PhotoVideoEDU: Does the program have required courses or final requirements?
Thom O’Connor: Yes. The final senior show is a two-semester process. In the fall, the students get together and decide what bodies of work they’d like to produce. They need to produce new work for their senior show, which will normally encompass between 12 and 20 images that are anywhere from 8x10 to 60x45 inches. They have to show that they have produced a body of work that’s coherent and visually exciting, and presented it in a new and interesting way.
There’s also a series of digital-based photography courses they need to take, as well as a significant number of courses in what might be considered more traditional photography—4x5 film camera, black-and-white film development, silver gelatin printing, studio lighting, location lighting. Photography majors also need to take an alternative process course. So we give students a well-rounded education, not just the latest digital tools. They get a working history of photography and technology, and each major student has to do that whole series of courses.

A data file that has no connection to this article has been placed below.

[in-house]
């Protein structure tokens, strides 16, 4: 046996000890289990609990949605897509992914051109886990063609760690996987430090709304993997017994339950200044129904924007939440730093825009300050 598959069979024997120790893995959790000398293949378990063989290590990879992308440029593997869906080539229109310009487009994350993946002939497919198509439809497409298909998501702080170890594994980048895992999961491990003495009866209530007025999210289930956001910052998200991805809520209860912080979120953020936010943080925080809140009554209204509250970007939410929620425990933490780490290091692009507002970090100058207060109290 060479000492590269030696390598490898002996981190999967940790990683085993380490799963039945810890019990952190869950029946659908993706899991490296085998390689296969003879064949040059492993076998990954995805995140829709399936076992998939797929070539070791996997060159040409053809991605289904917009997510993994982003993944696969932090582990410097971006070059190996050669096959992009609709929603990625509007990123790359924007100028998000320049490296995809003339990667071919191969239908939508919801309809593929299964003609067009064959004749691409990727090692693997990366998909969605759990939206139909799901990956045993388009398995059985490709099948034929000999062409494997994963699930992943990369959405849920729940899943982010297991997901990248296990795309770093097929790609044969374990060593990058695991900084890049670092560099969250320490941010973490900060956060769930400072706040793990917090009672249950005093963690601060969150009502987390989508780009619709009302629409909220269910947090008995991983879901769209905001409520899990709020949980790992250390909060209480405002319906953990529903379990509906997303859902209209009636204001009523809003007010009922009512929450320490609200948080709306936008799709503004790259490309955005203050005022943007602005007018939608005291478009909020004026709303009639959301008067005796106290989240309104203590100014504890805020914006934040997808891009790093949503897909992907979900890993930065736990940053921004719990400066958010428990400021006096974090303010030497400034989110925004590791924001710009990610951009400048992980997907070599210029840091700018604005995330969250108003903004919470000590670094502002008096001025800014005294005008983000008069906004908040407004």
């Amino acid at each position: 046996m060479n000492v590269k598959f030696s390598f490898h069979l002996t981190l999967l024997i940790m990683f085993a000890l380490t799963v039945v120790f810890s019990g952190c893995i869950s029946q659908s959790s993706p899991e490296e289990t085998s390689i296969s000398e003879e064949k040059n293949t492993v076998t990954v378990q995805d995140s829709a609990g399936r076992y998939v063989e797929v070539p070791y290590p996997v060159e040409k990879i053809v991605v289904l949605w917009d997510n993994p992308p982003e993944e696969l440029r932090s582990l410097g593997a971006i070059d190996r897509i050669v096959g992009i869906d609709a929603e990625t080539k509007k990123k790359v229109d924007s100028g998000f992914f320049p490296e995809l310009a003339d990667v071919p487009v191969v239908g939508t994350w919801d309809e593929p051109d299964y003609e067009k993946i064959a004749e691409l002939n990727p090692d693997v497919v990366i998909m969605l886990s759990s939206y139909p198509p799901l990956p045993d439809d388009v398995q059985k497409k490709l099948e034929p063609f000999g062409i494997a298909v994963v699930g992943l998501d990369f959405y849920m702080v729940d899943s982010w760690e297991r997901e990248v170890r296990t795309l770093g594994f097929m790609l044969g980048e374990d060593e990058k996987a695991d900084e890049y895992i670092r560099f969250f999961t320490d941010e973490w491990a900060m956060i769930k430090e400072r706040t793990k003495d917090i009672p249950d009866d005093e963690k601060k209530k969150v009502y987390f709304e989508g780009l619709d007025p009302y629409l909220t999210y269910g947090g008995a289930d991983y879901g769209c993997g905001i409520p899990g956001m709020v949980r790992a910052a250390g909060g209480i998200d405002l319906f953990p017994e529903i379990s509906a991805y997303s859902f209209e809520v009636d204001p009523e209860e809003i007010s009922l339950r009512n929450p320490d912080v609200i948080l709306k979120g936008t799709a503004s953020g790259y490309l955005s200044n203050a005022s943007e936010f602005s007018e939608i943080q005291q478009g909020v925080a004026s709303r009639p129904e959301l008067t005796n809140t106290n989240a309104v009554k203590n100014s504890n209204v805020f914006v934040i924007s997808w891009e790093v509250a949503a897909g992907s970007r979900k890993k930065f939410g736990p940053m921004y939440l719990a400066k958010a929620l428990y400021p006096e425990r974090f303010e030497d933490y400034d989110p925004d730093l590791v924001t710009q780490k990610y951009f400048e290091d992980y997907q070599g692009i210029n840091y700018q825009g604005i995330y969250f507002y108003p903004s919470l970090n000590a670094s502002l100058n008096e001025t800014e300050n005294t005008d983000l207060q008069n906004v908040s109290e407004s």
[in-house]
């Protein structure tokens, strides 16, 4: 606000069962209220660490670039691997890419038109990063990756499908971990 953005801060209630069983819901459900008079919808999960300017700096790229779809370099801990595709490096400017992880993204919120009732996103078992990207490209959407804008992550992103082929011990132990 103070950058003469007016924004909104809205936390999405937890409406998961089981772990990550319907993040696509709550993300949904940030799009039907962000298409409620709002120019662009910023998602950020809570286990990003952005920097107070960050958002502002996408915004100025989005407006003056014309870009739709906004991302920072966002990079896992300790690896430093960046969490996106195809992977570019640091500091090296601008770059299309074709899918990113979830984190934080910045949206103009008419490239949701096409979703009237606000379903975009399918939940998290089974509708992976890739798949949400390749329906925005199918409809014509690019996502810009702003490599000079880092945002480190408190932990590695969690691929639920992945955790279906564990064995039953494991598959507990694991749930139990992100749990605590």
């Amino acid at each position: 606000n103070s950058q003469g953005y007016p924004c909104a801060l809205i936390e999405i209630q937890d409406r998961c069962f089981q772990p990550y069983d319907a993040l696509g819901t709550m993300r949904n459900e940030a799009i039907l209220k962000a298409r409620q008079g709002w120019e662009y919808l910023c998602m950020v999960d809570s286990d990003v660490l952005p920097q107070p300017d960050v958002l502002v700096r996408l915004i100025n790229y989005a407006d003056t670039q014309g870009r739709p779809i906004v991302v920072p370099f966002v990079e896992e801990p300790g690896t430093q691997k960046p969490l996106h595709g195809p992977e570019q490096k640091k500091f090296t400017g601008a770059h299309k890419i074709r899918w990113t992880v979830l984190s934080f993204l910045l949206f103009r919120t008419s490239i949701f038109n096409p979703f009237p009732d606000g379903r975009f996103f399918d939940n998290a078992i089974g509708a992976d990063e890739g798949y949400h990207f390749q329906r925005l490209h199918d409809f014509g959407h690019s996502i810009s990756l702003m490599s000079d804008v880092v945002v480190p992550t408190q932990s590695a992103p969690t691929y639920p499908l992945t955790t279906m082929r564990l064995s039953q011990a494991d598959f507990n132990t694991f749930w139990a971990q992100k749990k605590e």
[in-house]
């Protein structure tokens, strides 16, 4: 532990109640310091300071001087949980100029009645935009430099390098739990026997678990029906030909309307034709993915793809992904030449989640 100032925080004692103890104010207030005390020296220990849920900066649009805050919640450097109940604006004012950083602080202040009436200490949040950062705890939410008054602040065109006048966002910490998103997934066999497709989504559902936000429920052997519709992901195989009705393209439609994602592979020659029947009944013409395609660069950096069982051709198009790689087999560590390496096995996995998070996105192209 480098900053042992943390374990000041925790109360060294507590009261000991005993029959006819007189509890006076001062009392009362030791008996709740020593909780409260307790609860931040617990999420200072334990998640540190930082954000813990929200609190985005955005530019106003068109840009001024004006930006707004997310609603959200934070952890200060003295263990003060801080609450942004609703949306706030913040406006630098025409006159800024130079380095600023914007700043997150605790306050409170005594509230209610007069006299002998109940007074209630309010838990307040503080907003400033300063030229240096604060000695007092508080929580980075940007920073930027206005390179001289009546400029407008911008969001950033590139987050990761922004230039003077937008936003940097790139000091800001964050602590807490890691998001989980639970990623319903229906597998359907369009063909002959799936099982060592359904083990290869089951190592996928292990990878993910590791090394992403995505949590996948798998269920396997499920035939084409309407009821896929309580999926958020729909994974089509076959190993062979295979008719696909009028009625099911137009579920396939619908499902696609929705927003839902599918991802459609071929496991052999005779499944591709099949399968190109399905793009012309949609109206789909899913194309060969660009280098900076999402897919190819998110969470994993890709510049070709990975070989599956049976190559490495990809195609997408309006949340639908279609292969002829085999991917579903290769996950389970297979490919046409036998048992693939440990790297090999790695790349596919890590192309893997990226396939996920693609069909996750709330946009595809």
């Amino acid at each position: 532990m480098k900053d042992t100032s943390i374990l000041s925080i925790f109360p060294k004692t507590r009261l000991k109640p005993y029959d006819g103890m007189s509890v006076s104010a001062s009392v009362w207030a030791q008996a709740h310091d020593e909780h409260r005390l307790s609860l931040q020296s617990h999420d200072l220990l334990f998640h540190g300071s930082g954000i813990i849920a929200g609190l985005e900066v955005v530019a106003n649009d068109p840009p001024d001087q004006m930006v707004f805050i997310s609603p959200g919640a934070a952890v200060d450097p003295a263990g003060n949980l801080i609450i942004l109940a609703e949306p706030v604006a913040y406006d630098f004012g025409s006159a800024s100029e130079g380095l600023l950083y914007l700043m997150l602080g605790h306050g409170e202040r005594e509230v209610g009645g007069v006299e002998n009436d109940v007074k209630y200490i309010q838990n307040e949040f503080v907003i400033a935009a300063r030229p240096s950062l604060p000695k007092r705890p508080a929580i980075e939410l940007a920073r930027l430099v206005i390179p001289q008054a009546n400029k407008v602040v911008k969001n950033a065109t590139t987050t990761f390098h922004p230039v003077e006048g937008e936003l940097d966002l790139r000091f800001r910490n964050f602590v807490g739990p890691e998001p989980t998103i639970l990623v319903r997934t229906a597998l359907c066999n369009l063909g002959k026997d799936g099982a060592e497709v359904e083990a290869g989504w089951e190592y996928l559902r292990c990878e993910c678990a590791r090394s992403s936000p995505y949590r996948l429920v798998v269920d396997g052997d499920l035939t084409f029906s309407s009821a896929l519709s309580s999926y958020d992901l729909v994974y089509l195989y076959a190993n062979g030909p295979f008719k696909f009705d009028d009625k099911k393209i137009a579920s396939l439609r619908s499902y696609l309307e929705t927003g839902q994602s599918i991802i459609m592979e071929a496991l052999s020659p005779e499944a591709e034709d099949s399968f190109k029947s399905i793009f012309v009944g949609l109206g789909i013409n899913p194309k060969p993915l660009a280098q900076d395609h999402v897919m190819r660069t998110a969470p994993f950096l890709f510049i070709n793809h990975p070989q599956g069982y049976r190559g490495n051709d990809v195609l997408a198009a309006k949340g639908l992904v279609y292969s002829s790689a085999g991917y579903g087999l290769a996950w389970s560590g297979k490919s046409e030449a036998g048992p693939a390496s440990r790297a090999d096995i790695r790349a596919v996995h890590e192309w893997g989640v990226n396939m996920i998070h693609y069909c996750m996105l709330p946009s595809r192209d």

Daniel Mirer: That also correlates to their photo history class. They see how photographers in the past, as well as contemporary artists, apply multiple strategies into practice. They also have to take art history, English, science—the typical core curriculum for any student. But the emphasis is very soon on art-related education.
PhotoVideoEDU: Do your students do internships?
Daniel Mirer: Yes, that’s one of the requirements before they graduate from LIU. They have to do at least a year with one or two internships. There’s an office here at LIU that they coordinate with, and Thom and I assist them as much as possible. We advise on the internship, but it must go through the internship office because they’re receiving credit. It must follow specific guidelines. Interns can’t just sit around and get coffee. They have to be active participants.